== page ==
Day on Torts Nugget – Amending A Complaint After A Defendant Alleges Fault of a Nonparty

A defendant sued within the statute of limitations states in its answer or amended answer that a person not a party to the lawsuit negligently contributed to cause plaintiff’s injuries.  Plaintiff decides to sue the nonparty, and rely on Tenn. Code Ann. §20-1-119 to avoid a statute of limitations defense.

How does a plaintiff add the nonparty as a party defendant?

The answer depends on whether the case is in state court or federal court.   In state court, plaintiff has an absolute right to amend under Tenn. R. Civ. Pro. 15.01.  In relevant part, it provides ” [f]or amendments adding defendants pursuant to Tenn. Code Ann. §20-1-119, however, written consent of the adverse party or leave of court is not required.”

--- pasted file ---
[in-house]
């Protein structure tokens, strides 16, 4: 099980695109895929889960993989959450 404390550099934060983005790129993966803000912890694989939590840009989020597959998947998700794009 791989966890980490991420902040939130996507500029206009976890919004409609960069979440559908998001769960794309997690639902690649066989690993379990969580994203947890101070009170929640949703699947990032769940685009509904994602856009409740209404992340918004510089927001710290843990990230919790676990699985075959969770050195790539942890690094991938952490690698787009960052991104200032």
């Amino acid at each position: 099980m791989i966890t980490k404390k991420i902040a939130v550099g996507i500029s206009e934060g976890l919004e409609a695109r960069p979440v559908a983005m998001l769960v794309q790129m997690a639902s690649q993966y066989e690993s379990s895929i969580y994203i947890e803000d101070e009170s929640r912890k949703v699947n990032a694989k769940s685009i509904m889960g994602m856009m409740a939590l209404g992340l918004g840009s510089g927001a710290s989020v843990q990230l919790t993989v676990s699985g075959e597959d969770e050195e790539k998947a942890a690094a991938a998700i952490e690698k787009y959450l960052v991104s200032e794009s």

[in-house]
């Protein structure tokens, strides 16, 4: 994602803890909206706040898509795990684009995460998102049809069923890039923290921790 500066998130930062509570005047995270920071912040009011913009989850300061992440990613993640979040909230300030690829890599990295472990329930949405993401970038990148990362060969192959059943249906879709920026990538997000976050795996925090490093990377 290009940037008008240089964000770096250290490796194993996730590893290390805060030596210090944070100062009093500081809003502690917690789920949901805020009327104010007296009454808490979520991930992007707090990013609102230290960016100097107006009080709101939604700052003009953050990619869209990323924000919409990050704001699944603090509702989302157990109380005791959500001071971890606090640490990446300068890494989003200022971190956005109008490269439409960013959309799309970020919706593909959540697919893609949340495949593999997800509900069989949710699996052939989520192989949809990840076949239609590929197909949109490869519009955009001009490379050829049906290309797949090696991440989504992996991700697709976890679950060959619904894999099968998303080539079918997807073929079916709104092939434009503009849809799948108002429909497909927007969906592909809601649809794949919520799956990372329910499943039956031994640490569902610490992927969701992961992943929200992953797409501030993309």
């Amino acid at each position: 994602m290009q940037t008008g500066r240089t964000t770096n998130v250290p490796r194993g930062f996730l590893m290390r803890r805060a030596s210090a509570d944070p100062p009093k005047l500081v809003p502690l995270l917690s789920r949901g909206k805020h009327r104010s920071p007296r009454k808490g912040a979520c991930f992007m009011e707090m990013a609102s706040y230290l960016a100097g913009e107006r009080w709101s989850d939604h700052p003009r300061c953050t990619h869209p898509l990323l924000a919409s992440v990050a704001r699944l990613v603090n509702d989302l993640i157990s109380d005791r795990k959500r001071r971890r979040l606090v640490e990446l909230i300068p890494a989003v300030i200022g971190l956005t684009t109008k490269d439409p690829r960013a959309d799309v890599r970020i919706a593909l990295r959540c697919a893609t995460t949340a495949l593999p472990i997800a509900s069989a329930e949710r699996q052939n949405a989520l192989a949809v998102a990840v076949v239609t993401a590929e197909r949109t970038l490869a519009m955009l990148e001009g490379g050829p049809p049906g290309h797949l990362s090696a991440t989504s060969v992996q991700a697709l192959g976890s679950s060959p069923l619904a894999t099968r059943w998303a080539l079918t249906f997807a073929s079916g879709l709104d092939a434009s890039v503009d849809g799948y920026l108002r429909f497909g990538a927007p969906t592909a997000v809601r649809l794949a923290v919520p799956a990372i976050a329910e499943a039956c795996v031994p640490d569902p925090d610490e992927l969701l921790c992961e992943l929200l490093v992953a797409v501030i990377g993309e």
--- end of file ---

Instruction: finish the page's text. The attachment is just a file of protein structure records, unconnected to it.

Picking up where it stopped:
Thus, plaintiff need only file an amended complaint to make the nonparty a party defendant; no leave of court is required.

A plaintiff amending a complaint to add a nonparty as a party defendant should use this introductory language:  Plaintiff, pursuant to Tenn. R. Civ. Pro. 15.01, files this [first] amended complaint adding [new defendant] pursuant to Tenn. Code Ann. §20-1-119.

Remember that to gain the advantage of §20-1-119 not only must be amended complaint adding the new defendant be filed within the 90-day window provided by §20-1-119 but a summons must also be issued within the 90-day window.  The summons and complaint need not be served within the 90-day window.

In federal court, the effort to add a nonparty to the complaint as a party defendant will require formal leave to amend.  (Federal Rule 15(a) does not contain the same provision as Tenn.R.Civ.Pro. 15.01.)  Once again, not only must be amended complaint adding the new defendant be filed within the 90-day window provided by §20-1-119 but a summons must also be issued within the 90-day window.